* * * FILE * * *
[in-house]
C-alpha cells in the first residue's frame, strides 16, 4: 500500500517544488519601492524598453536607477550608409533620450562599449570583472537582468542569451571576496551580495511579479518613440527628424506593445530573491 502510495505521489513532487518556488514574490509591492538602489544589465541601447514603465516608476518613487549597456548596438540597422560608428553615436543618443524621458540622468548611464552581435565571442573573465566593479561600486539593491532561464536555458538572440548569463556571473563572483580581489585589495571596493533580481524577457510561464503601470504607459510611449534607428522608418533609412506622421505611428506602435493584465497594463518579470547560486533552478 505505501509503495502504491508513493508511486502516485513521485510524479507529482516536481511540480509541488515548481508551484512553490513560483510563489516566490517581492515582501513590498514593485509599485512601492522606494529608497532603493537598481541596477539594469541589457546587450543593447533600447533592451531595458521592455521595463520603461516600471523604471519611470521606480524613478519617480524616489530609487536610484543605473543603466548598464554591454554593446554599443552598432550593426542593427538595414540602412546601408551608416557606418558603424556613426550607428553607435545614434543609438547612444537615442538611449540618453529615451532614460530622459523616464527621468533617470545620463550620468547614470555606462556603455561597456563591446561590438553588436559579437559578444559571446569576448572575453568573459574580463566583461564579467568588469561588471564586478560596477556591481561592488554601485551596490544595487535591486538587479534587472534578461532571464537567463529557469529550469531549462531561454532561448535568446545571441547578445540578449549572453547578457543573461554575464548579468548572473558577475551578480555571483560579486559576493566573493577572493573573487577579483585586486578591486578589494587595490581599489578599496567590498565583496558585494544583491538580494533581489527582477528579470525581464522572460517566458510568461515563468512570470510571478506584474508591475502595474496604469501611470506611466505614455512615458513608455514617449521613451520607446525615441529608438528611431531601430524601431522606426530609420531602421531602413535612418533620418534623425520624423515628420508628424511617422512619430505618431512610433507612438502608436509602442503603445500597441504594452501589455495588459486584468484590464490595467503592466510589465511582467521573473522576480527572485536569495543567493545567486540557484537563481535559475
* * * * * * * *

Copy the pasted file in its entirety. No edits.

[in-house]
C-alpha cells in the first residue's frame, strides 16, 4: 500500500517544488519601492524598453536607477550608409533620450562599449570583472537582468542569451571576496551580495511579479518613440527628424506593445530573491 502510495505521489513532487518556488514574490509591492538602489544589465541601447514603465516608476518613487549597456548596438540597422560608428553615436543618443524621458540622468548611464552581435565571442573573465566593479561600486539593491532561464536555458538572440548569463556571473563572483580581489585589495571596493533580481524577457510561464503601470504607459510611449534607428522608418533609412506622421505611428506602435493584465497594463518579470547560486533552478 505505501509503495502504491508513493508511486502516485513521485510524479507529482516536481511540480509541488515548481508551484512553490513560483510563489516566490517581492515582501513590498514593485509599485512601492522606494529608497532603493537598481541596477539594469541589457546587450543593447533600447533592451531595458521592455521595463520603461516600471523604471519611470521606480524613478519617480524616489530609487536610484543605473543603466548598464554591454554593446554599443552598432550593426542593427538595414540602412546601408551608416557606418558603424556613426550607428553607435545614434543609438547612444537615442538611449540618453529615451532614460530622459523616464527621468533617470545620463550620468547614470555606462556603455561597456563591446561590438553588436559579437559578444559571446569576448572575453568573459574580463566583461564579467568588469561588471564586478560596477556591481561592488554601485551596490544595487535591486538587479534587472534578461532571464537567463529557469529550469531549462531561454532561448535568446545571441547578445540578449549572453547578457543573461554575464548579468548572473558577475551578480555571483560579486559576493566573493577572493573573487577579483585586486578591486578589494587595490581599489578599496567590498565583496558585494544583491538580494533581489527582477528579470525581464522572460517566458510568461515563468512570470510571478506584474508591475502595474496604469501611470506611466505614455512615458513608455514617449521613451520607446525615441529608438528611431531601430524601431522606426530609420531602421531602413535612418533620418534623425520624423515628420508628424511617422512619430505618431512610433507612438502608436509602442503603445500597441504594452501589455495588459486584468484590464490595467503592466510589465511582467521573473522576480527572485536569495543567493545567486540557484537563481535559475